How to Stop Tenants From Tailgating Your Storage Facility’s Gate

Jon Fesmire | August 27, 2018 @ 4:49 PM

Wouldn’t it be nice run a storage facility where every tenant followed the rules and there were never any problems? Unfortunately, we don’t live in that world. We live in a world with fallible human beings. Most will understand the importance of your facility’s rules, but a few will ignore them.

Let’s look at the problem of tailgating. That’s when one tenant inputs their code at the gate and drives in, then someone else rolls in behind them before the gate can close. This is a real pain, but there are things you can do to prevent it.

Why Bother?

You may be wondering what the big deal is. If the second person through is a tenant, why not just let them come in and get their stuff? If the person isn’t a tenant, they won’t have access to a unit anyway.

When a person puts in their code, it allows you to keep track of when tenants have entered, and when they have left. Yes, if they are an actual tenant, they can be there as long as it takes to do load, unload, or arrange boxes in their unit. However, if they tailgate in, you can’t be sure if it’s a tenant who entered, or a thief.

If the person is a non-renter, there are two major reasons they may tailgate in. The first is that they are there to help the person who was ahead of them. While it’s fine for a tenant to have a friend help them, the proper way to do this is to drive in, park the car, then go back to the gate and enter the code again so the friend can enter.

The second major reason is that the tailgater is a thief hoping to break into a unit, which is the main reason you need to prevent tailgating at your storage facility.

When to Allow Tailgating

Don’t allow tailgating. That’s it. The gate is there to allow one car through at a time.

Up-Front Prevention

Make sure your tenants know from their first day that your facility will not tolerate tailgating. Explain the rules, tell them that it’s one vehicle through when the gate opens, no exceptions. You can also explain that if they need help, you can enter, walk back, and re-enter your code for each helper vehicle.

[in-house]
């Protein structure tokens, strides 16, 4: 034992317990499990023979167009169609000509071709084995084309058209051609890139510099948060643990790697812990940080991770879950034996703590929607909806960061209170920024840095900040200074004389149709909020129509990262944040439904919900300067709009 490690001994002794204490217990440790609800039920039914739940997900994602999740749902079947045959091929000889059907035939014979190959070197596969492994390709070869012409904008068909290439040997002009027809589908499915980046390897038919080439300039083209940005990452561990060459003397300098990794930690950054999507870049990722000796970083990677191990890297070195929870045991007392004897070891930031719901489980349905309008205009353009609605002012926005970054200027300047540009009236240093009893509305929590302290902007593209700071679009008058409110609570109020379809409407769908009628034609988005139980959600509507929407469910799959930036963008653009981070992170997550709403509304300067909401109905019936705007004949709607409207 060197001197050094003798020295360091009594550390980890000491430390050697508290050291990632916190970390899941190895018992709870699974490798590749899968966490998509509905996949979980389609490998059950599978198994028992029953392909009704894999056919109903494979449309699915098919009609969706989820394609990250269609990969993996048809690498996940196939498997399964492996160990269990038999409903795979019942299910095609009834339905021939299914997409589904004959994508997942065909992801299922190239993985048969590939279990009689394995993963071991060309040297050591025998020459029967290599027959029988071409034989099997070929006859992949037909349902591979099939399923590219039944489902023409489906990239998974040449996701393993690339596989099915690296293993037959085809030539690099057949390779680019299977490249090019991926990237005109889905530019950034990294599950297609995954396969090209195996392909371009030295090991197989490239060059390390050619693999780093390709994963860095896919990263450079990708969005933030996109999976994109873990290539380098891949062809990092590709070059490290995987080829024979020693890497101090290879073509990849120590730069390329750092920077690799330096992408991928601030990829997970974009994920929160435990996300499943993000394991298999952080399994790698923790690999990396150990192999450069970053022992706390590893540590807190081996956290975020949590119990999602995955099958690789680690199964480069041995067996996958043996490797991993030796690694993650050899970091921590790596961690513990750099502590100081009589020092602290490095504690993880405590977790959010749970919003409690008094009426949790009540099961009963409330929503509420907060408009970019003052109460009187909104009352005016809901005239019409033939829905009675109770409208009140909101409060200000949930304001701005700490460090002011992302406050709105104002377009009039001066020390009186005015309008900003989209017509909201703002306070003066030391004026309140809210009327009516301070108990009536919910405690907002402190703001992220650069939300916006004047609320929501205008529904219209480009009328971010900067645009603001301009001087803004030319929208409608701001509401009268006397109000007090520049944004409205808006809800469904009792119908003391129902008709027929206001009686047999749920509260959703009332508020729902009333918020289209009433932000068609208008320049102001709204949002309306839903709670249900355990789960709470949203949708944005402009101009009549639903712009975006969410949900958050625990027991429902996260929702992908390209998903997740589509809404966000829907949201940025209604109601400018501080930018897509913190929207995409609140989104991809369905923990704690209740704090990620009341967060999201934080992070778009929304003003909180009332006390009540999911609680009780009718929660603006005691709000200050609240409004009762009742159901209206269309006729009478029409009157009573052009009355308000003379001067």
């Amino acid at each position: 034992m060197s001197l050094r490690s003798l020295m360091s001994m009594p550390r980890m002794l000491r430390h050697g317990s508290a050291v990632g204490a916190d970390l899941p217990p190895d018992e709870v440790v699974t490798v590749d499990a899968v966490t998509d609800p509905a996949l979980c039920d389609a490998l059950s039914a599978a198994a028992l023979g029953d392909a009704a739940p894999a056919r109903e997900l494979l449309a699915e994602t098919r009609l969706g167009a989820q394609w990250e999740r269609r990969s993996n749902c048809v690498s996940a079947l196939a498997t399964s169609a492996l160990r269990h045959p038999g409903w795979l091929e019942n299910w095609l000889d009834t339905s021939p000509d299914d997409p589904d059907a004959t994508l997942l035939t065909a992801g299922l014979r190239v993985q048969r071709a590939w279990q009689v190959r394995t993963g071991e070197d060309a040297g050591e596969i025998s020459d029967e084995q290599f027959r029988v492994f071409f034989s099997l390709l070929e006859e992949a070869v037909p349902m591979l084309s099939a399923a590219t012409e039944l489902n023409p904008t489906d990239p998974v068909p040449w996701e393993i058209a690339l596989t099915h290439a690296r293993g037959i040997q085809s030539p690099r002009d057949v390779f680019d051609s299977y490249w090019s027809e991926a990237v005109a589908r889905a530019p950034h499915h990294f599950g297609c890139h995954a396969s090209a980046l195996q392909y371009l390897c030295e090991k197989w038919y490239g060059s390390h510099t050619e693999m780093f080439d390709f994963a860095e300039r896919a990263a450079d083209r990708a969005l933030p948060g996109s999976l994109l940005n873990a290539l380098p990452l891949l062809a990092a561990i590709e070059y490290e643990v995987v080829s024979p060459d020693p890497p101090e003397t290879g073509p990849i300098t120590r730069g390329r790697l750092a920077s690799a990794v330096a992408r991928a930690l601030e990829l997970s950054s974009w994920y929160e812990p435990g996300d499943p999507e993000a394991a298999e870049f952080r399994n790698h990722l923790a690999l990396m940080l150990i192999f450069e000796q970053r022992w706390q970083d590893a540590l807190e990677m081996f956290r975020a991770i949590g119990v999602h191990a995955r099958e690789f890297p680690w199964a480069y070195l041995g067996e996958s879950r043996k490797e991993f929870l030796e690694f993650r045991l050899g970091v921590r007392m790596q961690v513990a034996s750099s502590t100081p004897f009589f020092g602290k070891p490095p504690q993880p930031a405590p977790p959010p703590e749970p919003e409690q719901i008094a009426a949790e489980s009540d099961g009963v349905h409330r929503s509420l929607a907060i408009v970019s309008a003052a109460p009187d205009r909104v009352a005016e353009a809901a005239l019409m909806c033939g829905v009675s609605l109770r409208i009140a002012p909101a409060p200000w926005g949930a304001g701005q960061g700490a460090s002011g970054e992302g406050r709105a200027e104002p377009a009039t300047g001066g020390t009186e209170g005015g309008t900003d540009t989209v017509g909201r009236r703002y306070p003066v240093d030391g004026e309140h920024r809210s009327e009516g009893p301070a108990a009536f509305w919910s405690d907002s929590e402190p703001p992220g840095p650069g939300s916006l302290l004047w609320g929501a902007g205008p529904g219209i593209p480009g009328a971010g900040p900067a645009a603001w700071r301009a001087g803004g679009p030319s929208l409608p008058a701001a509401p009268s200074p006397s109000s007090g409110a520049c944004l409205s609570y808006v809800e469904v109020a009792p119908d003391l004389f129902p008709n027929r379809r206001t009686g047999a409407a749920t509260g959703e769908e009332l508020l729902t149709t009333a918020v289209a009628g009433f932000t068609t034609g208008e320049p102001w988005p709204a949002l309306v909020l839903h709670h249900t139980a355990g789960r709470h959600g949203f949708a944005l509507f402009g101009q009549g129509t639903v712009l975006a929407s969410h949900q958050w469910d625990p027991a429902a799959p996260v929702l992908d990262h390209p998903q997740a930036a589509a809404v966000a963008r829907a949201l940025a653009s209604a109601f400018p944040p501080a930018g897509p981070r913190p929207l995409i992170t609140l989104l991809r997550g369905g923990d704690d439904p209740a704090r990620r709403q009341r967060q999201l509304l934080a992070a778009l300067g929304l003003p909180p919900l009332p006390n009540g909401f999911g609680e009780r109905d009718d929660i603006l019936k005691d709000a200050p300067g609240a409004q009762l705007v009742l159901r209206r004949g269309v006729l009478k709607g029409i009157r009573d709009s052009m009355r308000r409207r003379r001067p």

Ask them to pause just past the gate until it closes when there is a car behind them that is not part of their moving crew. That way no one will have the opportunity to tailgate in.

Also, tell your new tenants that if someone tailgates in behind them, that they should contact the office and inform them that someone snuck in behind them. Then, you can deal with the trespasser.

Continuing Solutions

Check gate settings and talk to your gate and security system manufacturers about gate settings. Set the gate to close within a few seconds after the car has cleared it. You don’t want the gate bumping into cars, but you don’t want it left open too long either.

You can also set up your gate system so that if a person did not enter their gate code to enter, their gate code won’t let them out. They’ll have to come to the office, at which time you can give them a warning about tailgating in. This can train tenants quickly, since they will know if they get lazy and tailgate in, they’ll have to go to the office to ask to be let out. Check your state laws or contact the Self Storage Legal Network, as this may be illegal in some states.

Warning and Evicting

If you have repeatedly warned a tenant not to tailgate in and they continue to do it, it’s time to take more serious action. Lock the offender out of the gate and overlock the unit. Immediately serve them a 30-day vacate notice and allow them on the premises to empty their unit only when someone is in the office.

Honestly, it should never get to this point. Having their own unit alarm go off, or being unable to get out, and then receiving a warning, should be enough to teach anyone to follow the rules.

We hope the information here helps you run a smoother self storage operation!

Jon Fesmire

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